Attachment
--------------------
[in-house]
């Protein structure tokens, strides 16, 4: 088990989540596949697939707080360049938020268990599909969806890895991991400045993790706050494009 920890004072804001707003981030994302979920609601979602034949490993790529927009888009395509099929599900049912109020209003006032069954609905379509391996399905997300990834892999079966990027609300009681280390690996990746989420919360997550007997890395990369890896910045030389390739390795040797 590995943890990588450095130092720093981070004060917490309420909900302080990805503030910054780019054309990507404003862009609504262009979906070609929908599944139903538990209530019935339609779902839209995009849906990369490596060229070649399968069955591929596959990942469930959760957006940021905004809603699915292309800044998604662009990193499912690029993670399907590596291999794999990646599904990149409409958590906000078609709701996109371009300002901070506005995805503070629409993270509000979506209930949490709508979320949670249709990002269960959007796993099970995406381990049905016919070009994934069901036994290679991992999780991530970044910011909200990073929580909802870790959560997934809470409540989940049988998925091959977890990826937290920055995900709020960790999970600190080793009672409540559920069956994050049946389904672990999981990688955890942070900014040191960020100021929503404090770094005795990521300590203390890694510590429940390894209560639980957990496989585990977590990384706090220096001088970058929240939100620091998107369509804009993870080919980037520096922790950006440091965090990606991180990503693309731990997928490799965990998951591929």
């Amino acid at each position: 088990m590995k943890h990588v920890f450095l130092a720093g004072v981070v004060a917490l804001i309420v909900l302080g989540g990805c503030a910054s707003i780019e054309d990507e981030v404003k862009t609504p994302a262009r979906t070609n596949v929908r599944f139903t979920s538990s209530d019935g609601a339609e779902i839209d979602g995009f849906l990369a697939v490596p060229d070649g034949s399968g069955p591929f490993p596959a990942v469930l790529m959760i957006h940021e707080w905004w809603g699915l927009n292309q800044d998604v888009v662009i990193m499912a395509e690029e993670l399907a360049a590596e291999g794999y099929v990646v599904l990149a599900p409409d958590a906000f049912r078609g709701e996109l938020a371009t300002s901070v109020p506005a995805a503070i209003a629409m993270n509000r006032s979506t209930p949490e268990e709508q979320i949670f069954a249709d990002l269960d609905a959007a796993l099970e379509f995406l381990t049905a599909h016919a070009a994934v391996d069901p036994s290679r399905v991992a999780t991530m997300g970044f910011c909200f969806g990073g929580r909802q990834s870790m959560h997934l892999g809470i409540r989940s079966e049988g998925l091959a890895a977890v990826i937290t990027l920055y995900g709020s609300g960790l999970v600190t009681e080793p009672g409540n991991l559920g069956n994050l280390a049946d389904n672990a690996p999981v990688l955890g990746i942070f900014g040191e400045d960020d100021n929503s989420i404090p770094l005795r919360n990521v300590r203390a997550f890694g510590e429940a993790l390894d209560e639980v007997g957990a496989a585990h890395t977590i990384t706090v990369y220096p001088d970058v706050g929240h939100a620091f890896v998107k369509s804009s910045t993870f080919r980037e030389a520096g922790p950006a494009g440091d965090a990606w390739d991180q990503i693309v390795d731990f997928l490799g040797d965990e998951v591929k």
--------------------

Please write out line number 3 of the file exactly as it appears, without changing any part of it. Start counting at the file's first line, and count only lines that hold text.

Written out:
């Amino acid at each position: 088990m590995k943890h990588v920890f450095l130092a720093g004072v981070v004060a917490l804001i309420v909900l302080g989540g990805c503030a910054s707003i780019e054309d990507e981030v404003k862009t609504p994302a262009r979906t070609n596949v929908r599944f139903t979920s538990s209530d019935g609601a339609e779902i839209d979602g995009f849906l990369a697939v490596p060229d070649g034949s399968g069955p591929f490993p596959a990942v469930l790529m959760i957006h940021e707080w905004w809603g699915l927009n292309q800044d998604v888009v662009i990193m499912a395509e690029e993670l399907a360049a590596e291999g794999y099929v990646v599904l990149a599900p409409d958590a906000f049912r078609g709701e996109l938020a371009t300002s901070v109020p506005a995805a503070i209003a629409m993270n509000r006032s979506t209930p949490e268990e709508q979320i949670f069954a249709d990002l269960d609905a959007a796993l099970e379509f995406l381990t049905a599909h016919a070009a994934v391996d069901p036994s290679r399905v991992a999780t991530m997300g970044f910011c909200f969806g990073g929580r909802q990834s870790m959560h997934l892999g809470i409540r989940s079966e049988g998925l091959a890895a977890v990826i937290t990027l920055y995900g709020s609300g960790l999970v600190t009681e080793p009672g409540n991991l559920g069956n994050l280390a049946d389904n672990a690996p999981v990688l955890g990746i942070f900014g040191e400045d960020d100021n929503s989420i404090p770094l005795r919360n990521v300590r203390a997550f890694g510590e429940a993790l390894d209560e639980v007997g957990a496989a585990h890395t977590i990384t706090v990369y220096p001088d970058v706050g929240h939100a620091f890896v998107k369509s804009s910045t993870f080919r980037e030389a520096g922790p950006a494009g440091d965090a990606w390739d991180q990503i693309v390795d731990f997928l490799g040797d965990e998951v591929k």